The Pedagogical Implications of Web 2.0

The Pedagogical Implications of Web 2.0

Matthias Sturm (ICT Consultant, Canada), Trudy Kennell (ICT Consultant, Canada), Rob McBride (ICT Consultant, Canada) and Mike Kelly (ICT Consultant, Canada)
Copyright: © 2009 |Pages: 18
DOI: 10.4018/978-1-60566-190-2.ch020
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Web 2.0 tools like blogs, Wikis, and podcasts are new to the vocabulary of language acquisition. Teachers and students who take full advantage of these emerging tools will participate in more dynamic, immediate, and communicative environments that provide opportunities for meaningful experiences through social constructivist learning. This chapter aims to bring perspectives rooted in educational theory to a domain too often dominated by the technological implications of its tools and argues that social constructivism is the pedagogical paradigm for learning and teaching facilitated by the next generation of Web technology. It reviews basic theoretical tenets and discusses their implications. Social constructivism lays the foundation for learning environments that foster the participation of students and teachers in today’s knowledge and information-based society to their full potential.
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Many educators consider correspondence education the precursor of distance education. Correspondence education developed in the mid-19th century and this was the only way to reach students who were physically separated from their instructor. By the mid-20th century, education models had evolved to computer systems built to also increase the efficiency of instruction by delivering learning packages to a large number of students, for example via PLATO (Programmed Logic for Automatic Teaching Operations) (Berners-Lee & Caillau, 2000, p. 85). In the late 1960s, a computer-assisted instructional system called TICCET (Time-shared, Interactive, Computer-Controlled Educational Television) was developed by combining computer with television technology to deliver large amounts of individually controlled instructional material to students. It was not until the 1980s that progress in the areas of speech recognition, machine-assisted translation, Artificial Intelligence and generally Natural Language Processing was made to a significant extent. While computers became more available to the average consumer and the World Wide Web was invented they didn’t enter the public sphere until the early 1990s. From this the first generation of the Web as an environment for learning emerged, giving teachers the tools to create and disseminate electronic and digitized learning materials in more efficient ways much like correspondence courses once did with print-based resources. The learning paradigm as such remained unchanged.

Key Terms in this Chapter

Flexible Learning: This term describes a learning design perspective deeply rooted in the needs of students, with the main objective being to provide them with the most flexibility about the learning content, schedules, access, and learning styles as possible. A flexible learning design customizes learning environments to meet the needs of learners, using both technological and non-technological tools. Flexible Learning is closely related to Blended Learning and Distributed Learning.

Blended Learning: The term Blended Learning describes the design of a learning environment from the viewpoint of how the delivery of learning materials to the students is best accomplished by a variety of means available, be they technological or non-technological in nature. By choosing the appropriate vehicle for the student to access the learning content, a number of different strategies are used to provide hybrid learning environments. Blended Learning is closely related to Distributed Learning and Flexible Learning.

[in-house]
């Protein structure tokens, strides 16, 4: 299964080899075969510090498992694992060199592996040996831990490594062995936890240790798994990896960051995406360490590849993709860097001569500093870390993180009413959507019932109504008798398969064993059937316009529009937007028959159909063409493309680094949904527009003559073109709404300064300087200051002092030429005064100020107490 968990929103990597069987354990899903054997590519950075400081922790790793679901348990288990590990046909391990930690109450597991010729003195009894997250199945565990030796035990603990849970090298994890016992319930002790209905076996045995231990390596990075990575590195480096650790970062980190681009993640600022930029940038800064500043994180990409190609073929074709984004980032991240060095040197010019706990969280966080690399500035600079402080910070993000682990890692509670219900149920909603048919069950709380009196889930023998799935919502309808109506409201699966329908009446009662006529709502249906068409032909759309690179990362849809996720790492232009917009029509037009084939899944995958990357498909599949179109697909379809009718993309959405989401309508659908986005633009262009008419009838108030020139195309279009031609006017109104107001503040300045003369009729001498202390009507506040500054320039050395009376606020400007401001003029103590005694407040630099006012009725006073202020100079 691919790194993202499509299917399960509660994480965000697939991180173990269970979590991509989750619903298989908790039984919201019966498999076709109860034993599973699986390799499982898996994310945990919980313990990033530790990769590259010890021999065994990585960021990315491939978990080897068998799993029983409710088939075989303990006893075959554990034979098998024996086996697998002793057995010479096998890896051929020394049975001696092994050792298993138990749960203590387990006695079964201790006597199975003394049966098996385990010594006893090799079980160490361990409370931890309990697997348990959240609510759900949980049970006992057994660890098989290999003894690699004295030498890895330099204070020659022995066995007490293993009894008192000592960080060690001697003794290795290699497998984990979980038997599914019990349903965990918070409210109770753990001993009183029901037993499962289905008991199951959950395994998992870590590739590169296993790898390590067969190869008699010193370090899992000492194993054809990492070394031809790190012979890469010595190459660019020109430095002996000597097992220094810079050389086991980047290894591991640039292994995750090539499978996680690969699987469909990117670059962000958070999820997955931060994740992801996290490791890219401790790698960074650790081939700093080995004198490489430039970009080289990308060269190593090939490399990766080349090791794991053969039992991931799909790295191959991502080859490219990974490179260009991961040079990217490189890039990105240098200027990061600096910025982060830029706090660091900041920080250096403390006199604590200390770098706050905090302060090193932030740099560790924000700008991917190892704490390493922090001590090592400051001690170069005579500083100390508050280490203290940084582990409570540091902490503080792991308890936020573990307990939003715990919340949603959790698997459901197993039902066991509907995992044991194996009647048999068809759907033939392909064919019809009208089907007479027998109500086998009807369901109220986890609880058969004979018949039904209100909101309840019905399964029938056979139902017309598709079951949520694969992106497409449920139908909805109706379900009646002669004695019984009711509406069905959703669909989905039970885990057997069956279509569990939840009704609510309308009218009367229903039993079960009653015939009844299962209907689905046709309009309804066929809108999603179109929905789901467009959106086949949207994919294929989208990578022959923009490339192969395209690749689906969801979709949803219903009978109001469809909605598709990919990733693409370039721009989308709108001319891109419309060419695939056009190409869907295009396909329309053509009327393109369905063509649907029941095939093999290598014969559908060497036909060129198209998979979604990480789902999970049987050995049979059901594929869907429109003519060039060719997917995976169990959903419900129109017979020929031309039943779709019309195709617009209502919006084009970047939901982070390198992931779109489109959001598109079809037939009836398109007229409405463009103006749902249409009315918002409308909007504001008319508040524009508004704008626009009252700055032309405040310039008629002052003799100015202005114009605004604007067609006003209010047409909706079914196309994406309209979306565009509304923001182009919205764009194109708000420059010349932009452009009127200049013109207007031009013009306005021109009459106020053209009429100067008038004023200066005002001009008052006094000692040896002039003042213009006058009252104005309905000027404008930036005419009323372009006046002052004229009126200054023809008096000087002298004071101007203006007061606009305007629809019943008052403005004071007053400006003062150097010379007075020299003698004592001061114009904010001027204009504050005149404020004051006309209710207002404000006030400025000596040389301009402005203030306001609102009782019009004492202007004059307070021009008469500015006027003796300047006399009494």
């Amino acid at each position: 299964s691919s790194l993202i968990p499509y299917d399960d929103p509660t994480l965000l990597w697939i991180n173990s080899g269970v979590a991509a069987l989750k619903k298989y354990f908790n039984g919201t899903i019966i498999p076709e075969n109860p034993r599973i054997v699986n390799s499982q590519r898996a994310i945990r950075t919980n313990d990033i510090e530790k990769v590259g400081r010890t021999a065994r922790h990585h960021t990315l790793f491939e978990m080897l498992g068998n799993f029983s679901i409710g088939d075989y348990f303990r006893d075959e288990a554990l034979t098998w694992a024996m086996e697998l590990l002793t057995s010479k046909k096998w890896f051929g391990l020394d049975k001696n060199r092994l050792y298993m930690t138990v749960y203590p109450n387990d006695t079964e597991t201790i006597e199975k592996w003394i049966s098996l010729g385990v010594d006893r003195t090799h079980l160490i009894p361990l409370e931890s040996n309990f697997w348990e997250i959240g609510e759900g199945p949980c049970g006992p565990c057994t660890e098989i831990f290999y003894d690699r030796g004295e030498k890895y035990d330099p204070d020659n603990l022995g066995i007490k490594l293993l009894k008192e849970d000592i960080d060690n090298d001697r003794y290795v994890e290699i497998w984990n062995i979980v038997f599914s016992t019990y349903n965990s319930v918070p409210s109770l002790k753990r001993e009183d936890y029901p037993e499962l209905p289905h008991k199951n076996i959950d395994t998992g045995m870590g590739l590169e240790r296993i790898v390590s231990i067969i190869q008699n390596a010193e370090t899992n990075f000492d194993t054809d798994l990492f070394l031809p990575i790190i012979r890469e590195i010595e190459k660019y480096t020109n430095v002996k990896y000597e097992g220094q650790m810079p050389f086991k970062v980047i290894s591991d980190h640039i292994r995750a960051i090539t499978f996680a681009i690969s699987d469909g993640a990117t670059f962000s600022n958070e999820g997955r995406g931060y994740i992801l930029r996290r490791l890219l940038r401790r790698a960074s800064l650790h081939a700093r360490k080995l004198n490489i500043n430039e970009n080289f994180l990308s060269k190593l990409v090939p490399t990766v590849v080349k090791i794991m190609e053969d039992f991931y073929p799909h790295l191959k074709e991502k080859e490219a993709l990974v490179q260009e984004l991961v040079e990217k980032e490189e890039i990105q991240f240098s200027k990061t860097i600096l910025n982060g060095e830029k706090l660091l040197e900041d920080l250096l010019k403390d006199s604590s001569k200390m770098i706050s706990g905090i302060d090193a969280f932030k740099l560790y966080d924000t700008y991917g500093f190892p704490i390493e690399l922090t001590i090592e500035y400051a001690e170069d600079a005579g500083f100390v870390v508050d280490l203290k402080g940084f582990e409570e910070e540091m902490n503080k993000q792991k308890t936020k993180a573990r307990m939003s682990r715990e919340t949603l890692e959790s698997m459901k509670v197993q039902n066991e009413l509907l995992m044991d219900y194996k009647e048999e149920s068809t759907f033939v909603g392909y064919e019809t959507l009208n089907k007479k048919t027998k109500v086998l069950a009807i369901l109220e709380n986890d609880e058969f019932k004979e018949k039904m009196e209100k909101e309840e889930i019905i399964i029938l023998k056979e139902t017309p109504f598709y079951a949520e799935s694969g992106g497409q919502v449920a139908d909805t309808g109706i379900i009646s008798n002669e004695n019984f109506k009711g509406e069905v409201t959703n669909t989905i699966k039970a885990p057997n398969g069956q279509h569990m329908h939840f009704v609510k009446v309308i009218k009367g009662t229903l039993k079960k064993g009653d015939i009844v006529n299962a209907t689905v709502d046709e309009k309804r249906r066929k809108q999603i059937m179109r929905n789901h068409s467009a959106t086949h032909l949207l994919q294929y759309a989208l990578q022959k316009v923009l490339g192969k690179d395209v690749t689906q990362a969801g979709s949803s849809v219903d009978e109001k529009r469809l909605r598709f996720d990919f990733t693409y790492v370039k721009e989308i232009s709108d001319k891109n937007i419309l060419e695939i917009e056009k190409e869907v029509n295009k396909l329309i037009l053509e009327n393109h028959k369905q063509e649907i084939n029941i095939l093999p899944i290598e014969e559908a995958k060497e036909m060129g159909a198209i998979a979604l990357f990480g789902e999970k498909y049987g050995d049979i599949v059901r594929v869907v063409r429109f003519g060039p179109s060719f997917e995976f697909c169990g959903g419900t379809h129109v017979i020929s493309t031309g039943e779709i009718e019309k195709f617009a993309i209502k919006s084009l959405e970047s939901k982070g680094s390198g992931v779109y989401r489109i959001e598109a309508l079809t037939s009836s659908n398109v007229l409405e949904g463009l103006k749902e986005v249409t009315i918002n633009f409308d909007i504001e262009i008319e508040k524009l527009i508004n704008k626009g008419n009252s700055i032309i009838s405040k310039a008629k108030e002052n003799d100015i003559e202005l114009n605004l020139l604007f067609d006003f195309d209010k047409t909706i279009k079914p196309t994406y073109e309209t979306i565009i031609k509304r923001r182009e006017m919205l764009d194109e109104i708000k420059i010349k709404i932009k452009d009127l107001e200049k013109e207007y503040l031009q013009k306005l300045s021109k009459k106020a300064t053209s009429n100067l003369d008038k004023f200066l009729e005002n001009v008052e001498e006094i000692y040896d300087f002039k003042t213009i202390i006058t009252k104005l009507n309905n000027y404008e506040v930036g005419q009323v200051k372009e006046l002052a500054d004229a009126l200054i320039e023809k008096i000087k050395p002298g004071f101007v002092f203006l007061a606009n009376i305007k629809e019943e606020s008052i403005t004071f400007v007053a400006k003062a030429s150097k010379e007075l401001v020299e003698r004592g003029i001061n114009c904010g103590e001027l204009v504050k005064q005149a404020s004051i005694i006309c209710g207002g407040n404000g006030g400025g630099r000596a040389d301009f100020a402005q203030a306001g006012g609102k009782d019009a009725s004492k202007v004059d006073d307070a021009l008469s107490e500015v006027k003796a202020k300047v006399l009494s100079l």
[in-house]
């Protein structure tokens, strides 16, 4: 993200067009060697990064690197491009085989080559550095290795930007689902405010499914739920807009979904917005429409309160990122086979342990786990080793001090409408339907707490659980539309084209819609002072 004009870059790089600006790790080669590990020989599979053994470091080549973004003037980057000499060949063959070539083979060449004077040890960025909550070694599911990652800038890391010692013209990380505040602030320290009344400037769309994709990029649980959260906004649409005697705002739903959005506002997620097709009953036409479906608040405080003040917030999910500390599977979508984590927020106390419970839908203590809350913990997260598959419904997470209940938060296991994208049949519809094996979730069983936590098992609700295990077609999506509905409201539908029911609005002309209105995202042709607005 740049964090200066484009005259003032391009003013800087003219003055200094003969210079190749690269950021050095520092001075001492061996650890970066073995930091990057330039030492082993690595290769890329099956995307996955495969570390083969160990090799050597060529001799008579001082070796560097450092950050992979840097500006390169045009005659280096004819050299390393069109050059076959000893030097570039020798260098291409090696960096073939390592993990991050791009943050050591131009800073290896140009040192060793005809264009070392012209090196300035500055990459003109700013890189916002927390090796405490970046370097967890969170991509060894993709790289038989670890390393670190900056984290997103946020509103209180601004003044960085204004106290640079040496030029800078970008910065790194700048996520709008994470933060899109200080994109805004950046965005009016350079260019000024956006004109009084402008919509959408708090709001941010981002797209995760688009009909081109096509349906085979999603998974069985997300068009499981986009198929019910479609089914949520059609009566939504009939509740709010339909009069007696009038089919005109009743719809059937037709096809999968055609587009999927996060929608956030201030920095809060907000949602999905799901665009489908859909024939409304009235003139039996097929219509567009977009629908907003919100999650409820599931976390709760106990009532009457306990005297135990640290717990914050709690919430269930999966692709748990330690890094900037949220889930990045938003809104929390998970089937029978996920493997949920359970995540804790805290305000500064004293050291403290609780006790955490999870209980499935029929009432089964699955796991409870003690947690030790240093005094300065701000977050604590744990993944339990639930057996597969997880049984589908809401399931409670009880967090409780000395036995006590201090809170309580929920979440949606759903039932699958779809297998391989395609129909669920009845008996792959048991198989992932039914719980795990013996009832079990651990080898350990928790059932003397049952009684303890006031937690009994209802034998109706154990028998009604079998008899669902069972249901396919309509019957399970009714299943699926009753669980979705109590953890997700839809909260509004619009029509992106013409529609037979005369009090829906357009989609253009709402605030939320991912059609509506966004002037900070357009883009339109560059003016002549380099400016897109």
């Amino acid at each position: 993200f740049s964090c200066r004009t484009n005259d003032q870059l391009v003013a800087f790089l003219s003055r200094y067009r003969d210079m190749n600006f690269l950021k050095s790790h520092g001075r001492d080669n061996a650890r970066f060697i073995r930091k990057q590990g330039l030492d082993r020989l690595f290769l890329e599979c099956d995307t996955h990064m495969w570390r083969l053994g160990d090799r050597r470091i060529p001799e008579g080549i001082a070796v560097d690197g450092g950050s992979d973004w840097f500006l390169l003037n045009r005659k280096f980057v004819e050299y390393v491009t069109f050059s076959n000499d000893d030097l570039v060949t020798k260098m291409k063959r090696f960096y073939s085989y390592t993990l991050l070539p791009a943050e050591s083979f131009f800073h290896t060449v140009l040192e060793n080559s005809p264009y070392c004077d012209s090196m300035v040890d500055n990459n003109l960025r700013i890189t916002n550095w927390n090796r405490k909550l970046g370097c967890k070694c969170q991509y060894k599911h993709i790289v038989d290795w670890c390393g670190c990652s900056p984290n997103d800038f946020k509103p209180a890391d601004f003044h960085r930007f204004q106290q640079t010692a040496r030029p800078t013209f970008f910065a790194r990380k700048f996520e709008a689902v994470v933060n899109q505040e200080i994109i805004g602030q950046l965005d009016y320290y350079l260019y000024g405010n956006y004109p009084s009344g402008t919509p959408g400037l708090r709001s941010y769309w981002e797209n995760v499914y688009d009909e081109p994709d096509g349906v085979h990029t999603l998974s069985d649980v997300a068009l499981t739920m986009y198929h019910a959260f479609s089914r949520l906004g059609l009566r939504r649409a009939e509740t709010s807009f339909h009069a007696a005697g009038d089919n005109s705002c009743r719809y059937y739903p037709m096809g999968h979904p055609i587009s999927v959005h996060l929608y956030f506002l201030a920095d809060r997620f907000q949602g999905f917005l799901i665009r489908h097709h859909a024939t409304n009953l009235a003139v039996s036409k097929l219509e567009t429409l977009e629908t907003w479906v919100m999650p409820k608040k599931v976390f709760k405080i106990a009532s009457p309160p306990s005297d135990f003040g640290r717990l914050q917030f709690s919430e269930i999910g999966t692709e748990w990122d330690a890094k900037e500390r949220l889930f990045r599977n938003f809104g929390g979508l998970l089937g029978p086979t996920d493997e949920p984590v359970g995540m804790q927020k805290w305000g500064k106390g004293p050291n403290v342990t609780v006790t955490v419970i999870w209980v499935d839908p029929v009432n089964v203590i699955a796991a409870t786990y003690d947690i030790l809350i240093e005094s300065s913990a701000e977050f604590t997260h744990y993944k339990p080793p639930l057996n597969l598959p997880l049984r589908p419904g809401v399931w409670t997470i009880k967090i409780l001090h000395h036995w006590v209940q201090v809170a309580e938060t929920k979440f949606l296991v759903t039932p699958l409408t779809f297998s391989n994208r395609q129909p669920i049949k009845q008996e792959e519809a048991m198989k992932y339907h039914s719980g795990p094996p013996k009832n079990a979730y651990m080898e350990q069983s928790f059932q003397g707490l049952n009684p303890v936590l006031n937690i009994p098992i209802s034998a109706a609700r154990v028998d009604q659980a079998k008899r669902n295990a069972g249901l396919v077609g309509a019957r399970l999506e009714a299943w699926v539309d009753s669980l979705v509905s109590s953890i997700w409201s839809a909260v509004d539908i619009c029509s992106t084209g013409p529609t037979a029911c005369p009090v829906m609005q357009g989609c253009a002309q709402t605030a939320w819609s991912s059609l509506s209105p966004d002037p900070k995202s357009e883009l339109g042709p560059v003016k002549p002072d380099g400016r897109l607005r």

Wiki: This is a Web-based environment designed to enable readers to become creators of content and editors of previous entries. Wikis are paradigm examples of Web 2.0 tools that are effectively used to design constructivist learning environments and engage learners in collaborative learning environments. Much like blogs, wikis integrate different types of media from audio to video files, which can be played on demand, as well as podcasts to vodcasts, which readers can subscribe to. Wikis can be an integrated part of a larger learning management system.

TICCET: This stands for Time-shared, Interactive, Computer-Controlled Educational Television. The project ran at the same time as PLATO and was funded by the University of Texas at Austin and Brigham Young University. In place of expensive hardware, the system used television technology with minicomputers to deliver interactive educational content.

E-Learning 2.0: The term e-Learning 2.0 refers to the second generation of eLearning making use of the social collaboration and information sharing tools embedded in Web 2.0 environments. It describes a new generation of e-based learning environments that allow students to create content, and collaborate with peers on the creation of content distributed by technological tools. e-Learning 2.0 provides a new learning paradigm naturally unfolding collective intelligences.

Distributed Learning: This term refers to learning environments that use a mixture of tools to navigate the distance between teachers and learners. From a design viewpoint of a learning environment, building a variety of connections between the participants and the learning content is the main objective, as is allowing patterns of participation to develop between teachers, students and learning materials. Technological tools allow these connections to be made easily. Distributed Learning is closely related to Blended Learning and Flexible Learning.

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